Williams Pursues New Directions

November 12, 2007
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GRAND RAPIDS — There is a "For Sale" sign on the front lawn of Mike Williams' seven-year-old consulting firm, Springthrough Technology + Marketing.

"We just don't have enough room anymore," said Williams of the firm's current facility at 2300 Oak Industrial Drive NE.

The back of the building is currently leased to a former partner's company as warehouse space, but if Williams were to knock down the warehouse for office space to accommodate a bump from 25 to 30 employees in the coming months, he'd exceed the capacity of the facility's parking lot. "What we're going to end up doing with the building remains to be seen; it's not the best market for selling real estate right now."

Still, Williams admits, it's a good problem to have. Not long ago, the fledgling company was headquartered in a spare conference room at Kent Manufacturing Co. on the opposite end of Oak Industrial Drive. Kent Manufacturing Vice President Michael Muraski was an original investor in Springthrough, and remains co-owner of the operating entity for the real estate.

Upon exhausting the spare space at Kent Manufacturing, the venture purchased the long-vacant building at 2300 Oak Industrial Drive with the intent of occupying a portion of it and renting out the balance. It didn't work out that way.

"As I'm looking around, I don't want to make the same mistake I made two years ago: to assume this level of growth and have it be twice that size and be out of room again," Williams said.

From four employees to 11, then to 25 employees today with more on the way, it's been quite a run for the rapidly growing end-to-end technology services firm. With its diverse service specialties and long-standing customer relationships, Williams has hopes to establish the firm as a national entity.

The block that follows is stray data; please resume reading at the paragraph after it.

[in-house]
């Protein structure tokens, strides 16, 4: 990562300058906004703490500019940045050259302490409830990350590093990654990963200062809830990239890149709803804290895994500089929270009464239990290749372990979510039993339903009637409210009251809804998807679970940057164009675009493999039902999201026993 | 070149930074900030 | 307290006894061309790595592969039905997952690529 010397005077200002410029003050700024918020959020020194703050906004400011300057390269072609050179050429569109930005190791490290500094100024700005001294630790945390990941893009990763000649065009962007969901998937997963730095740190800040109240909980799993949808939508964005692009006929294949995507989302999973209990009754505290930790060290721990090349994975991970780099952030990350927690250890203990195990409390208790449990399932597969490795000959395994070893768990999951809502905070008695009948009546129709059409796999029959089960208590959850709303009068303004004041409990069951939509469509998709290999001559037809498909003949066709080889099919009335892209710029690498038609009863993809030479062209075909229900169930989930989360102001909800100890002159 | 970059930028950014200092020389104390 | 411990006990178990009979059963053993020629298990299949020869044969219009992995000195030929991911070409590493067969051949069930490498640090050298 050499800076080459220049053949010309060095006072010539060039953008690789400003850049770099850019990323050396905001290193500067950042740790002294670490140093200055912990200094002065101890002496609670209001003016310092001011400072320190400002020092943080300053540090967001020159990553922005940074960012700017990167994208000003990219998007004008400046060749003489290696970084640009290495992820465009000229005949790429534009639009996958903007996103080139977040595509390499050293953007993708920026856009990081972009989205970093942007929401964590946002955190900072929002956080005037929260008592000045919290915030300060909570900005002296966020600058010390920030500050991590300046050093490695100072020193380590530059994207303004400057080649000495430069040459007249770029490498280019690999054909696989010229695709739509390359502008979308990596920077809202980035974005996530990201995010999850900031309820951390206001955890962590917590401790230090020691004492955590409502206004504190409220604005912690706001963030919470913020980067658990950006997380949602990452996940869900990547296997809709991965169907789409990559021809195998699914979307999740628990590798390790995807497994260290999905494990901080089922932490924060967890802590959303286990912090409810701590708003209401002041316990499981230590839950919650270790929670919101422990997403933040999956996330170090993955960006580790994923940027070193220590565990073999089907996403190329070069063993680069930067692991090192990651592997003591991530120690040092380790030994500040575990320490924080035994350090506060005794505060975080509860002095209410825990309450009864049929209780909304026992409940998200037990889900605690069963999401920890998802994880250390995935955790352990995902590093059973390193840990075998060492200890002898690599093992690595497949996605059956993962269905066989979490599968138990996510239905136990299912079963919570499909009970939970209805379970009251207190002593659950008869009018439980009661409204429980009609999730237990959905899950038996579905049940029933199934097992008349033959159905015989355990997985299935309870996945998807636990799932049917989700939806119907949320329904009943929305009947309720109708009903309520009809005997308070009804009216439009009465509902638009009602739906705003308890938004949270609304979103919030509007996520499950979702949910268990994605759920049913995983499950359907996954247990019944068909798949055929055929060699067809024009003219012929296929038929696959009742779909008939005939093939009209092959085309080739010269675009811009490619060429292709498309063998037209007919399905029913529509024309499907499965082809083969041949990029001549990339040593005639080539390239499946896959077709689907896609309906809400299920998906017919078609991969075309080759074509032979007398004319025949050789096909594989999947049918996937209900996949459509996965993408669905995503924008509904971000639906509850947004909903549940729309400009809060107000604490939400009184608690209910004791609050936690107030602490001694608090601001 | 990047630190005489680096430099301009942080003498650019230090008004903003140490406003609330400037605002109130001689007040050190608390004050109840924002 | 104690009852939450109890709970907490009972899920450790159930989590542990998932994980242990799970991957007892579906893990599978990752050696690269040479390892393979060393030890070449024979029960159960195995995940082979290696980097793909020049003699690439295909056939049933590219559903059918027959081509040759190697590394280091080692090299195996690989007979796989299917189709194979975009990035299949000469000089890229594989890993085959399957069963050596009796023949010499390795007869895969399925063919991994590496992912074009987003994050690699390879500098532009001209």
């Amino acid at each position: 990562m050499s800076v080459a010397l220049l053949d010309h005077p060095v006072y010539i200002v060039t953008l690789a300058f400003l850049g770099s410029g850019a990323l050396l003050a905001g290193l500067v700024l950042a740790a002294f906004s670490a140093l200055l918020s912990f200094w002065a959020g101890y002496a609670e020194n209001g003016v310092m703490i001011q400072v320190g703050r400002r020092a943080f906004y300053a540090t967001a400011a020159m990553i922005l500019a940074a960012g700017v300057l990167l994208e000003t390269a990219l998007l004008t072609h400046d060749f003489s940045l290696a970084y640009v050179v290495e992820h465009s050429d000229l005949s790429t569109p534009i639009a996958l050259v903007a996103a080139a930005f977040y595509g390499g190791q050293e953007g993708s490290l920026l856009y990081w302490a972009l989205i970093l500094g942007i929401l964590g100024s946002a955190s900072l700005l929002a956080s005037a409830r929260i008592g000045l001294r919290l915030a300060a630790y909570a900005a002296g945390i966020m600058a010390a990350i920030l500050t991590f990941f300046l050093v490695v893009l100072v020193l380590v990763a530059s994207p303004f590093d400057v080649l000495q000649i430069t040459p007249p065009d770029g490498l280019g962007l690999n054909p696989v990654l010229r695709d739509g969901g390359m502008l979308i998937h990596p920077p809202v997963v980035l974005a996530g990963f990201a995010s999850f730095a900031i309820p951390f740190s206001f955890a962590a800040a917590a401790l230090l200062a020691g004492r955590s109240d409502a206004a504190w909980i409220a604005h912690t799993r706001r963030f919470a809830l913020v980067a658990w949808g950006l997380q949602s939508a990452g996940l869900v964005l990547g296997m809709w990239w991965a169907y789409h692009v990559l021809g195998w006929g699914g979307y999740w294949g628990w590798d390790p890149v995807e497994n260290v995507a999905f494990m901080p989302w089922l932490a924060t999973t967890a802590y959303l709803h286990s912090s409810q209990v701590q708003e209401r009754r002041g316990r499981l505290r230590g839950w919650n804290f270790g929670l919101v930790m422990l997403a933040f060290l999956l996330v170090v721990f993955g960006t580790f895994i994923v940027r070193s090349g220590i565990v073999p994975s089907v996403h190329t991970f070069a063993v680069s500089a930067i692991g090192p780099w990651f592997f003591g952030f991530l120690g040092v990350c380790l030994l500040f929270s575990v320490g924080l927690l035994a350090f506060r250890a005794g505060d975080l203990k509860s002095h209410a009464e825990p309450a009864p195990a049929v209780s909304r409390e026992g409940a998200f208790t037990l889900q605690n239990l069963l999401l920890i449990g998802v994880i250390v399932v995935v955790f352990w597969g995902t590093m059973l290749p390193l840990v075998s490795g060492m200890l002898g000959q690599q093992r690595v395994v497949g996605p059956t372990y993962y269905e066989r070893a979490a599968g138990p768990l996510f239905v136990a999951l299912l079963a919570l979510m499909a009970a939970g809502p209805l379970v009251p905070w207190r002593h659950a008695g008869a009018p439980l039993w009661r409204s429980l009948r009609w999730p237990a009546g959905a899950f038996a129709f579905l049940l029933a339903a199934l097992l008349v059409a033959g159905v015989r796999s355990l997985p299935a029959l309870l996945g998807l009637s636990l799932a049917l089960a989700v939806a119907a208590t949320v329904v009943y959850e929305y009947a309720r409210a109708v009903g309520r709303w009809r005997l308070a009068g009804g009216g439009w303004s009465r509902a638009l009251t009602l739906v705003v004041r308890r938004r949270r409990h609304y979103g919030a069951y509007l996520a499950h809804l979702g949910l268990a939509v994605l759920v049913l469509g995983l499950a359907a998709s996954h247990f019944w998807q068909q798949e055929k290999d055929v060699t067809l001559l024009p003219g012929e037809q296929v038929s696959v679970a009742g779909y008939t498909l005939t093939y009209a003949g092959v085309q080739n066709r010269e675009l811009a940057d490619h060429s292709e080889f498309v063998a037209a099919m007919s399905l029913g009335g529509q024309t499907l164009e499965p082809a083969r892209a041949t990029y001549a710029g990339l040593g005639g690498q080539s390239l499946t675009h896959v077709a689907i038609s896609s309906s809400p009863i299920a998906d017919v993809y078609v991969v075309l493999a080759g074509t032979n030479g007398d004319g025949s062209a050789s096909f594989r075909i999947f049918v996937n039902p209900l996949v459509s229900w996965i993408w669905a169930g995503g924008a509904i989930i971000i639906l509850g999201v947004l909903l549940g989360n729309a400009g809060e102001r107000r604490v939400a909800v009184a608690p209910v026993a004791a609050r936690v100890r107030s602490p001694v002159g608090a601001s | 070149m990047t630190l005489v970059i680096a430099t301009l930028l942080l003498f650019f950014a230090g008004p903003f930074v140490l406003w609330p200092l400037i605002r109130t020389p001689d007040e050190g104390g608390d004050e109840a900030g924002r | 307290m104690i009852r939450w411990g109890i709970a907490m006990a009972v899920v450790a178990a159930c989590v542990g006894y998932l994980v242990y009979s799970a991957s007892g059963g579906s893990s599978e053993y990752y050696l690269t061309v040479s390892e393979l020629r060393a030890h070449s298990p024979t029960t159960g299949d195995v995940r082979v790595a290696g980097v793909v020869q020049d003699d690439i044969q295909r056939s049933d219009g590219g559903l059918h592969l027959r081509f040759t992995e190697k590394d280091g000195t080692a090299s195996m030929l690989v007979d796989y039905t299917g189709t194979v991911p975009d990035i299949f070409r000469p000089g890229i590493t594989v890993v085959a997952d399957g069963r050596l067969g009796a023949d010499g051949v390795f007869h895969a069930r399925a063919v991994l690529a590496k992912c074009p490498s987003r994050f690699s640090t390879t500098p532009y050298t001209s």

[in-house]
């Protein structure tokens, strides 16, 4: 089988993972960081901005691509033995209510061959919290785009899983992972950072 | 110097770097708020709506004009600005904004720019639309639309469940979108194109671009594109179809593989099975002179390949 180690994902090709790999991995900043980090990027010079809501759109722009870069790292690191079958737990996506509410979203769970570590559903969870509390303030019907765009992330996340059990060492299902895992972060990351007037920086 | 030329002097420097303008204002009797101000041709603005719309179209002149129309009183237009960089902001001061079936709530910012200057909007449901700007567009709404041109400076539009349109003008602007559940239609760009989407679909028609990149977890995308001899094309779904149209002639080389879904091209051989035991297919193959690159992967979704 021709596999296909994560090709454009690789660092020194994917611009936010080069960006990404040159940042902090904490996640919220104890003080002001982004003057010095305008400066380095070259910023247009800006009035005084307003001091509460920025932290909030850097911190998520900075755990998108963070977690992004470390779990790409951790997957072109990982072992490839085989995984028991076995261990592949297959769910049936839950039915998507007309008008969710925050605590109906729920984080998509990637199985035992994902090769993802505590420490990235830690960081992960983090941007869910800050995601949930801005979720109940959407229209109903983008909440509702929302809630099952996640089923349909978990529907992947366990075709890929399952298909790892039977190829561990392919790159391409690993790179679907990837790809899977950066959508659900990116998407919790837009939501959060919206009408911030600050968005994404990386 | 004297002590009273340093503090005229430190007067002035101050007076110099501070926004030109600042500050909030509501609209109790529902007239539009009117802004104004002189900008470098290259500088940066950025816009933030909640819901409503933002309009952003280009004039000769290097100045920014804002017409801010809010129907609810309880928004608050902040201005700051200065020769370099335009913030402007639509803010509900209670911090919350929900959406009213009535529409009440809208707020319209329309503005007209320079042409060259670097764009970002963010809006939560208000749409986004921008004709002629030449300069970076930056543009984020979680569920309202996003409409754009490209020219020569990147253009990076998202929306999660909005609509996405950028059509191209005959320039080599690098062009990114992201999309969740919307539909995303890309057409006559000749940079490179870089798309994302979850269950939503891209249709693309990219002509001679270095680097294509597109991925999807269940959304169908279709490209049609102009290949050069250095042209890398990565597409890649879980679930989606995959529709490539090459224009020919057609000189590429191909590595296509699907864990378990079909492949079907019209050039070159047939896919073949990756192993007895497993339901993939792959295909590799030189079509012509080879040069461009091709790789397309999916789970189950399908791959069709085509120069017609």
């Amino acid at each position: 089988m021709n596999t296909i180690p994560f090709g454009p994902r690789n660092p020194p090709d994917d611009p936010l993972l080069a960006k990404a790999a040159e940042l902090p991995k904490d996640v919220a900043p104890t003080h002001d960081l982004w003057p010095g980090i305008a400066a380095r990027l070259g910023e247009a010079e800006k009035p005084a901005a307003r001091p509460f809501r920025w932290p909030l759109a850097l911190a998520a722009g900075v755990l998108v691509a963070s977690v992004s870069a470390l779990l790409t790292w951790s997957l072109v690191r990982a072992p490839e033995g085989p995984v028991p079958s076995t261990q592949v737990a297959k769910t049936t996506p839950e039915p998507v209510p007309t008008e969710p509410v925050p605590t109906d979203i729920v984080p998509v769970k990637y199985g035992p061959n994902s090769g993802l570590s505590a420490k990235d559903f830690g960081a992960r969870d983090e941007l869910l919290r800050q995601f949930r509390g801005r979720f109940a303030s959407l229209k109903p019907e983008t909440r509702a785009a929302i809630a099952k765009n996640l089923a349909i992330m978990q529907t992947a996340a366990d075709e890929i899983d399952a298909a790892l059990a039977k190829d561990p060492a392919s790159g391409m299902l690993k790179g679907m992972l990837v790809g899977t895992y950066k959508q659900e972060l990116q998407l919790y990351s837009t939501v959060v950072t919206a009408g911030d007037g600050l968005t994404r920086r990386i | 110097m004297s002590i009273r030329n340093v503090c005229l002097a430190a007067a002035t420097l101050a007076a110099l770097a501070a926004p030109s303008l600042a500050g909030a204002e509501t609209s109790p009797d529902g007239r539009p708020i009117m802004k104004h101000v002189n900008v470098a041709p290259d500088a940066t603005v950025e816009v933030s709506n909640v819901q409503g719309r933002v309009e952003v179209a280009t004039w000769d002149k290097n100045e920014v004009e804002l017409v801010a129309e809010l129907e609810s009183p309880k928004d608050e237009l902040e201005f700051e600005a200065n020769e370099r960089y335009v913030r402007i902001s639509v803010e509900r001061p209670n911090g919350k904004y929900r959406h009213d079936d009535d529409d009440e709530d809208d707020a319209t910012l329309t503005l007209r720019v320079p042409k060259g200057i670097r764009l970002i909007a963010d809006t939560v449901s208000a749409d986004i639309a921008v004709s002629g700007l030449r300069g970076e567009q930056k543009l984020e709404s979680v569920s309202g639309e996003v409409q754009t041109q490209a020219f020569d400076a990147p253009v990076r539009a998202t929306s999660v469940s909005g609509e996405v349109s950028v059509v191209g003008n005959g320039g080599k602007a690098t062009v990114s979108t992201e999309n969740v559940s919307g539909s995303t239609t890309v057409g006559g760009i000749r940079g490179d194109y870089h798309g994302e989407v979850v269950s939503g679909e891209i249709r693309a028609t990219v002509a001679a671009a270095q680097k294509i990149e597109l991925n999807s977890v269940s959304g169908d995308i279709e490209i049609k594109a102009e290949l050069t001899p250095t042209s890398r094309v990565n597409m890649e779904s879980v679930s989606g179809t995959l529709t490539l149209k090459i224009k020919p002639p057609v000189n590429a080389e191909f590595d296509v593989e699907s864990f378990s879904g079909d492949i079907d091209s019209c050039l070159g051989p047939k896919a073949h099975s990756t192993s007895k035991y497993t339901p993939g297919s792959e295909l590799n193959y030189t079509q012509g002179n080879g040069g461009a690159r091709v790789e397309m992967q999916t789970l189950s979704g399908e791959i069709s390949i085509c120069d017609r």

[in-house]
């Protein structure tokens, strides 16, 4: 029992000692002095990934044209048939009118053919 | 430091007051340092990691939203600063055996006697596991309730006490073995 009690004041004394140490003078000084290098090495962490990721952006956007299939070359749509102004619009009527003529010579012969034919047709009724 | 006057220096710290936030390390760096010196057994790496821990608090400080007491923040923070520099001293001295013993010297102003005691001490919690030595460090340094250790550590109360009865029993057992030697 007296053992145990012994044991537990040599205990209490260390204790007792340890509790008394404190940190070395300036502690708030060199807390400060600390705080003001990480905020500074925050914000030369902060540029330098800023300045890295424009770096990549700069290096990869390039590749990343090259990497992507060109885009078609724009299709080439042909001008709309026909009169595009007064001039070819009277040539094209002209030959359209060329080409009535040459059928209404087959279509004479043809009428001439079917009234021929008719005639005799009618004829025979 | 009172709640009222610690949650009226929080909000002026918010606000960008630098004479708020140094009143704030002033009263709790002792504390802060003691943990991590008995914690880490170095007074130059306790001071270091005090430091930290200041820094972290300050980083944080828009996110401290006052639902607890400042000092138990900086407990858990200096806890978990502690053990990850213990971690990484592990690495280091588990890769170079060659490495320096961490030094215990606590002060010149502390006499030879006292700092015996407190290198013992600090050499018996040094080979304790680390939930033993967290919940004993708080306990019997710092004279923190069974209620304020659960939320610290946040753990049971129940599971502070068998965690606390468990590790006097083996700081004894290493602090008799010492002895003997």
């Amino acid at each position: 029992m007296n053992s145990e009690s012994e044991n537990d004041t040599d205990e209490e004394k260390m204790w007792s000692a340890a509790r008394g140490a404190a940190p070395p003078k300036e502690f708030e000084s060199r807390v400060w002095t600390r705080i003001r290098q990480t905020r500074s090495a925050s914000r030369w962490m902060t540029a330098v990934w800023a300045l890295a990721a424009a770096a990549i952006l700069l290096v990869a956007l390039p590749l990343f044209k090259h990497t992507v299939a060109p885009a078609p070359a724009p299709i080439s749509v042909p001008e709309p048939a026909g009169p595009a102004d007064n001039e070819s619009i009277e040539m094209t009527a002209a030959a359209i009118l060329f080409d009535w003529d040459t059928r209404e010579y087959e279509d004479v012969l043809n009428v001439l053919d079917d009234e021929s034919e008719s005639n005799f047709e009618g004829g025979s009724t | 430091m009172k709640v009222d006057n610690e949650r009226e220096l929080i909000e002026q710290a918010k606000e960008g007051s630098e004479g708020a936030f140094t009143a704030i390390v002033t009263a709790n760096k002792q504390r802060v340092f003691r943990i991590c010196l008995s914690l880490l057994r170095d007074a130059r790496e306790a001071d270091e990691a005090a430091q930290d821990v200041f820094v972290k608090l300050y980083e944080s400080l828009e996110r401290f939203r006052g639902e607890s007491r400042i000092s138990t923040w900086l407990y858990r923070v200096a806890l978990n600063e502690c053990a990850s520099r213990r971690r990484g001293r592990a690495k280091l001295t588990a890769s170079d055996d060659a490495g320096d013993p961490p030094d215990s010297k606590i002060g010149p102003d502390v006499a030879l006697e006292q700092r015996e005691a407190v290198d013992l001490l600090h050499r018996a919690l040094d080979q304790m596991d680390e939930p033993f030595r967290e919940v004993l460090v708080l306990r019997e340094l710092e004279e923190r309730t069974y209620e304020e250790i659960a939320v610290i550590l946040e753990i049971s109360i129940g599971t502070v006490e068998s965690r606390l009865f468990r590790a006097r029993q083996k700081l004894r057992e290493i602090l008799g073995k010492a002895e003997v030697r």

While attending Grand Valley State University on a full-ride scholarship, Williams began working with the Enterprise Resource Planning system at what was then Packaging Corporation of America. After graduation, he was asked by a PCA vendor to fill a position in that consultant's Chicago office.

"I'm this western Michigan-raised boy, and it was a little bit of an eye-opener for me," said Williams. "It was an awesome city, and I learned more about consulting than I did about technology."

A pair of seasoned veterans who consistently flew into the market from an Atlanta satellite became mentors to the young Williams. In particular, he learned about customer service and negotiations.

Mike Williams
Company: Springthrough Technology + Marketing
Position: President
Age: 37
Birthplace: Grand Rapids
Residence: East Grand Rapids
Family: Wife, LeeAnn; children Evan, Michael and Emma
Biggest Career Break: Moving to Chicago to learn the consulting business.

"My dad was a salesman, so I grew up with a lot of this stuff, but they taught me a lot of things that never would have occurred to me otherwise," Williams said.

In 1995, Williams' identical twin, Matt, invited him to join his new Grand Rapids-based startup, Milestone. While working at Milestone, Williams became acquainted with Steelcase and its Turnstone brand, where he met his wife, LeeAnn, who was an employee of Steelcase's surface materials group.